Matt Brown: I you, you're racing. I think actually an important point, and I've had this conversation a lot with other operators because, you know, unfortunately there's a lot of journalists that have been laid off over the past couple of years, but most of them don't really, or didn't really have a lot of exposure to the business side of media before they went independent.

Like, all I wanna do is write and, and that's okay. When I was at Vox, I had to help sell and packages. I had to manage a budget. I was much more involved in that world. And so being very intentional about it from the beginning didn't feel strange or unfamiliar. That was just what, what I had to do. And I was fortunate that, you know, I had, I had some buyout so I didn't have to be cash positive on day one or, or else I wasn't, I was gonna be [00:15:00] homeless.

I had been saving money for this particular event. Wife was still working. So, Wait, you know, that made it easier than how I, I started from the very beginning, but you're right, I was very intentional about this has to be profitable. This has to, I need to have a growth strategy. I need to be analytically minded and I need to make, keep my costs down.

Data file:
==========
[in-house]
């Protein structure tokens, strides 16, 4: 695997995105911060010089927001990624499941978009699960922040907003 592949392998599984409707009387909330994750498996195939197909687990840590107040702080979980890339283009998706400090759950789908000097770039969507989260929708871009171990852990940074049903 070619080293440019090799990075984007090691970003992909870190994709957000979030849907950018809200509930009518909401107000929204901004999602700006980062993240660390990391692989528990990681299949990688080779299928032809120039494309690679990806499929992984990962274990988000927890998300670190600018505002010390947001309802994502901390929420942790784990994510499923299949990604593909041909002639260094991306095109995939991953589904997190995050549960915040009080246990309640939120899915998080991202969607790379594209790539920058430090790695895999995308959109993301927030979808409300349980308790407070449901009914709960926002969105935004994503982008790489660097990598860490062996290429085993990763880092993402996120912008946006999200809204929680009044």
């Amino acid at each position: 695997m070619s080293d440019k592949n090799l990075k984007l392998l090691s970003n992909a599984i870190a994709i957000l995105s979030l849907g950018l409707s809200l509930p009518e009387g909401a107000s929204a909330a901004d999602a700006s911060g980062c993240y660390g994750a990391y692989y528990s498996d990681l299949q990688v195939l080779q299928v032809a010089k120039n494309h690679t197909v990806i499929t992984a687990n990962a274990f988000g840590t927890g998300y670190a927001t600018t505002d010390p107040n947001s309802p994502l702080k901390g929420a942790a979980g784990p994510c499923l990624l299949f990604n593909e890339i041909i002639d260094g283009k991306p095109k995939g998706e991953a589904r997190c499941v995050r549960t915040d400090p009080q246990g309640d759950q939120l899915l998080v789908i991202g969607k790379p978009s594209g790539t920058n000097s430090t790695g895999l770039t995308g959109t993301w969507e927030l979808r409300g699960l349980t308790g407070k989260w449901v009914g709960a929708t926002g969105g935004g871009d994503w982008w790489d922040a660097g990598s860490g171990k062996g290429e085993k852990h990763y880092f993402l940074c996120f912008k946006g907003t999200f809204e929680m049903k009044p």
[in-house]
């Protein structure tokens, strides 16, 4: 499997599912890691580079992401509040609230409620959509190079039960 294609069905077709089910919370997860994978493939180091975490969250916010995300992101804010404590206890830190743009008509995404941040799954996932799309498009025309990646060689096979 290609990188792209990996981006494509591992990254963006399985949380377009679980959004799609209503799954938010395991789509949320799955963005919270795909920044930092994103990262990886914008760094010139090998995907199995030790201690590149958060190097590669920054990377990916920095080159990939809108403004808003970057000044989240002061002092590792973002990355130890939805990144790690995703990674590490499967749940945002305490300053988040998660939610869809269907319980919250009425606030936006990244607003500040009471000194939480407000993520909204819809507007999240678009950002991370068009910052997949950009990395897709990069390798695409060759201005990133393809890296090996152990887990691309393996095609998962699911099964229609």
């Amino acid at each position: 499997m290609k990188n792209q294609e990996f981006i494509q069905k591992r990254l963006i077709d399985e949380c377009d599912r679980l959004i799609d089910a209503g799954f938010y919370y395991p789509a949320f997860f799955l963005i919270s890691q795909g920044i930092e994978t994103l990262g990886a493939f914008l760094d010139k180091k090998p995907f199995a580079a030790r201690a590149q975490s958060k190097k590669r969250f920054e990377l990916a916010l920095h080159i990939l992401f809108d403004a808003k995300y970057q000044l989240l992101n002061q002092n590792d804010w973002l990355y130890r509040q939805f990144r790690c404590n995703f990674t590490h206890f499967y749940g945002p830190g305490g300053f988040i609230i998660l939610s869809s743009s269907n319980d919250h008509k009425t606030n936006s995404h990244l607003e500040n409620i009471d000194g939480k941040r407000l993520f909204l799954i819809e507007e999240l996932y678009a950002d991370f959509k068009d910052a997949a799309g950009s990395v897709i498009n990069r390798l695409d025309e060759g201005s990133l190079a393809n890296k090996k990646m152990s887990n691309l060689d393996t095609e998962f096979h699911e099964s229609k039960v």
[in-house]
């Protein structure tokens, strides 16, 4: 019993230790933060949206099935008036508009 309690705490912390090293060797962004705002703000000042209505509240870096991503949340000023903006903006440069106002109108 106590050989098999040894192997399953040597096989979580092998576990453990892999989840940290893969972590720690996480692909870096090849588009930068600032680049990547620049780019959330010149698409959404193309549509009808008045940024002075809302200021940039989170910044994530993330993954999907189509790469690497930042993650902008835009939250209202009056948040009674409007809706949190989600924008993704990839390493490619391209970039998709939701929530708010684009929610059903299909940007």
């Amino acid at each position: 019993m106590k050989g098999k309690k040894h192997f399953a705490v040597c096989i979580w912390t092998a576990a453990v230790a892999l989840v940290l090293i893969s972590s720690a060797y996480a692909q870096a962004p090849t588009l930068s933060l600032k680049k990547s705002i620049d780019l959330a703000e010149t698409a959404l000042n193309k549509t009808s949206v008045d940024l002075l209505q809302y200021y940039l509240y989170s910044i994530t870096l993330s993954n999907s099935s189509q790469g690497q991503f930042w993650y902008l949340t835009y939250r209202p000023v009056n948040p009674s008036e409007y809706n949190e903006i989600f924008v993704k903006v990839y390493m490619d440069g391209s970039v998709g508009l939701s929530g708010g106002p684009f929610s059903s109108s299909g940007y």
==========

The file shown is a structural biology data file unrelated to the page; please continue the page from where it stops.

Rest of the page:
And I'm gonna try to make a go out of this, the, the, the first hundred or so subscribers and, and really the first thousand-ish free subscribers came from the fact that I was not starting from zero audience. I like to joke that I wasn't even the most famous Matt Brown writing about college sports when I started.

There is another fellow who works for the Athletic, who has my same name. You know, my, my ss e o is terrible and I'm, I'm not a famous guy. Not on TV very often.

Louis Nicholls: Oh, you, you are not him. Oh, this is been a terrible, uh, terrible mistake booking. Sorry about that. We're,

Matt Brown: uh, it wouldn't be the first time that I've done a radio or done something and they're like, wait, you're not the other guy.

But, and, and it's funny 'cause like we're friends, we're about the same age and have a lot of things in common. But I, I, I did have an audit, so [00:16:00] I did have, you know, 15,000 Twitter followers. I had written a book I had been in. If you were really in the weeds of college sports, you probably knew who I was.

And so, you know, when I put out to the world, Hey, you know, our stupid corporate overlords at Vox have, have laid me off. I'm gonna make a go out of this. I wasn't starting from scratch. And I, I think that's important. You know, it, it's much, much easier to start from a thousand or start from a hundred or, or being able to say, okay, I've got 800 bucks m r r coming in than it is from nothing.